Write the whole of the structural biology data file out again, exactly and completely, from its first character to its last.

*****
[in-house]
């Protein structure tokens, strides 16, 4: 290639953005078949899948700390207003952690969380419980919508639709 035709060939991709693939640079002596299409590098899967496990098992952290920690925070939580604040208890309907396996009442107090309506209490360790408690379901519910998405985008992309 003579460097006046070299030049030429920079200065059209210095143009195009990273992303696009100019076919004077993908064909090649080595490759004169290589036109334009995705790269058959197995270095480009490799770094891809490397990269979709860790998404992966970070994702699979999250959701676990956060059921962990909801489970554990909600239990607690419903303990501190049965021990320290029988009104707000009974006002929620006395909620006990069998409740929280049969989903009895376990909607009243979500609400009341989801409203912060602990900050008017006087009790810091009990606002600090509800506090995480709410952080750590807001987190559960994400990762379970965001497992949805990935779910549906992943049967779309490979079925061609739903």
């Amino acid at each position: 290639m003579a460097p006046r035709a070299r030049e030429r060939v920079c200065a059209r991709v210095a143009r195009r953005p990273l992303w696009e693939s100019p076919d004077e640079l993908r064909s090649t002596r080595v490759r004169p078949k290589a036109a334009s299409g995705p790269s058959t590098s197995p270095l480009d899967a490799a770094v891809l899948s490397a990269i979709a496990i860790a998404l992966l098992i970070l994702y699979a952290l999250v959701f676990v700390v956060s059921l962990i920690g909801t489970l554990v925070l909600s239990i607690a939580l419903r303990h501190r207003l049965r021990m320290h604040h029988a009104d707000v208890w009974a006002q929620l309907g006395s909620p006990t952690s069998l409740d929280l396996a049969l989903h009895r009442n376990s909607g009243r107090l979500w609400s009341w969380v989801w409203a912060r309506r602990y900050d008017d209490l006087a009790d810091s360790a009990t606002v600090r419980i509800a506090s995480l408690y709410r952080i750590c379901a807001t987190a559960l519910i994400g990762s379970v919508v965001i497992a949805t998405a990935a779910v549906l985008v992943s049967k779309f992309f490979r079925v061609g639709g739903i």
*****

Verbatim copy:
[in-house]
């Protein structure tokens, strides 16, 4: 290639953005078949899948700390207003952690969380419980919508639709 035709060939991709693939640079002596299409590098899967496990098992952290920690925070939580604040208890309907396996009442107090309506209490360790408690379901519910998405985008992309 003579460097006046070299030049030429920079200065059209210095143009195009990273992303696009100019076919004077993908064909090649080595490759004169290589036109334009995705790269058959197995270095480009490799770094891809490397990269979709860790998404992966970070994702699979999250959701676990956060059921962990909801489970554990909600239990607690419903303990501190049965021990320290029988009104707000009974006002929620006395909620006990069998409740929280049969989903009895376990909607009243979500609400009341989801409203912060602990900050008017006087009790810091009990606002600090509800506090995480709410952080750590807001987190559960994400990762379970965001497992949805990935779910549906992943049967779309490979079925061609739903």
């Amino acid at each position: 290639m003579a460097p006046r035709a070299r030049e030429r060939v920079c200065a059209r991709v210095a143009r195009r953005p990273l992303w696009e693939s100019p076919d004077e640079l993908r064909s090649t002596r080595v490759r004169p078949k290589a036109a334009s299409g995705p790269s058959t590098s197995p270095l480009d899967a490799a770094v891809l899948s490397a990269i979709a496990i860790a998404l992966l098992i970070l994702y699979a952290l999250v959701f676990v700390v956060s059921l962990i920690g909801t489970l554990v925070l909600s239990i607690a939580l419903r303990h501190r207003l049965r021990m320290h604040h029988a009104d707000v208890w009974a006002q929620l309907g006395s909620p006990t952690s069998l409740d929280l396996a049969l989903h009895r009442n376990s909607g009243r107090l979500w609400s009341w969380v989801w409203a912060r309506r602990y900050d008017d209490l006087a009790d810091s360790a009990t606002v600090r419980i509800a506090s995480l408690y709410r952080i750590c379901a807001t987190a559960l519910i994400g990762s379970v919508v965001i497992a949805t998405a990935a779910v549906l985008v992943s049967k779309f992309f490979r079925v061609g639709g739903i």